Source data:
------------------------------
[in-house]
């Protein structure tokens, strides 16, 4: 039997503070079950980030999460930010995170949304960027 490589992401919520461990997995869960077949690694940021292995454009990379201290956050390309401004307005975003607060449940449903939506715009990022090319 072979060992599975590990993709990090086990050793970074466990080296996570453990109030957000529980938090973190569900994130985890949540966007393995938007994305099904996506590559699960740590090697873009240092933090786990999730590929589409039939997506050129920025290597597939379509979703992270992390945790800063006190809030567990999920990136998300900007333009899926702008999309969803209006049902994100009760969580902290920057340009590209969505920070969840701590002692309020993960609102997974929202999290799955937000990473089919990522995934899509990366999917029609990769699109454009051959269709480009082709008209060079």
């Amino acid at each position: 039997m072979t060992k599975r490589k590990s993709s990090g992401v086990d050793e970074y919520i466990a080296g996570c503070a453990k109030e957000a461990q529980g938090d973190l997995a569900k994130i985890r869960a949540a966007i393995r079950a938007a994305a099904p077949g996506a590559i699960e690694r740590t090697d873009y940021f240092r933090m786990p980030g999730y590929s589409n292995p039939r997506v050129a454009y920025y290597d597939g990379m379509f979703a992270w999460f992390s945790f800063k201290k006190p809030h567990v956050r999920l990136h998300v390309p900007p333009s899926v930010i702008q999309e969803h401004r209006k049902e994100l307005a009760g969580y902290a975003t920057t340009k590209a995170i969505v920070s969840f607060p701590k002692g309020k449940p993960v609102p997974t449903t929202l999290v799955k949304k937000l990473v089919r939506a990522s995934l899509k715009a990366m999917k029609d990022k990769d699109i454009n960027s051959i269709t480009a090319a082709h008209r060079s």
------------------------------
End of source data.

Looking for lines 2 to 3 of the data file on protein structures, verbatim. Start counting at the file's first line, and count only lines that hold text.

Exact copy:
């Protein structure tokens, strides 16, 4: 039997503070079950980030999460930010995170949304960027 490589992401919520461990997995869960077949690694940021292995454009990379201290956050390309401004307005975003607060449940449903939506715009990022090319 072979060992599975590990993709990090086990050793970074466990080296996570453990109030957000529980938090973190569900994130985890949540966007393995938007994305099904996506590559699960740590090697873009240092933090786990999730590929589409039939997506050129920025290597597939379509979703992270992390945790800063006190809030567990999920990136998300900007333009899926702008999309969803209006049902994100009760969580902290920057340009590209969505920070969840701590002692309020993960609102997974929202999290799955937000990473089919990522995934899509990366999917029609990769699109454009051959269709480009082709008209060079």
């Amino acid at each position: 039997m072979t060992k599975r490589k590990s993709s990090g992401v086990d050793e970074y919520i466990a080296g996570c503070a453990k109030e957000a461990q529980g938090d973190l997995a569900k994130i985890r869960a949540a966007i393995r079950a938007a994305a099904p077949g996506a590559i699960e690694r740590t090697d873009y940021f240092r933090m786990p980030g999730y590929s589409n292995p039939r997506v050129a454009y920025y290597d597939g990379m379509f979703a992270w999460f992390s945790f800063k201290k006190p809030h567990v956050r999920l990136h998300v390309p900007p333009s899926v930010i702008q999309e969803h401004r209006k049902e994100l307005a009760g969580y902290a975003t920057t340009k590209a995170i969505v920070s969840f607060p701590k002692g309020k449940p993960v609102p997974t449903t929202l999290v799955k949304k937000l990473v089919r939506a990522s995934l899509k715009a990366m999917k029609d990022k990769d699109i454009n960027s051959i269709t480009a090319a082709h008209r060079s």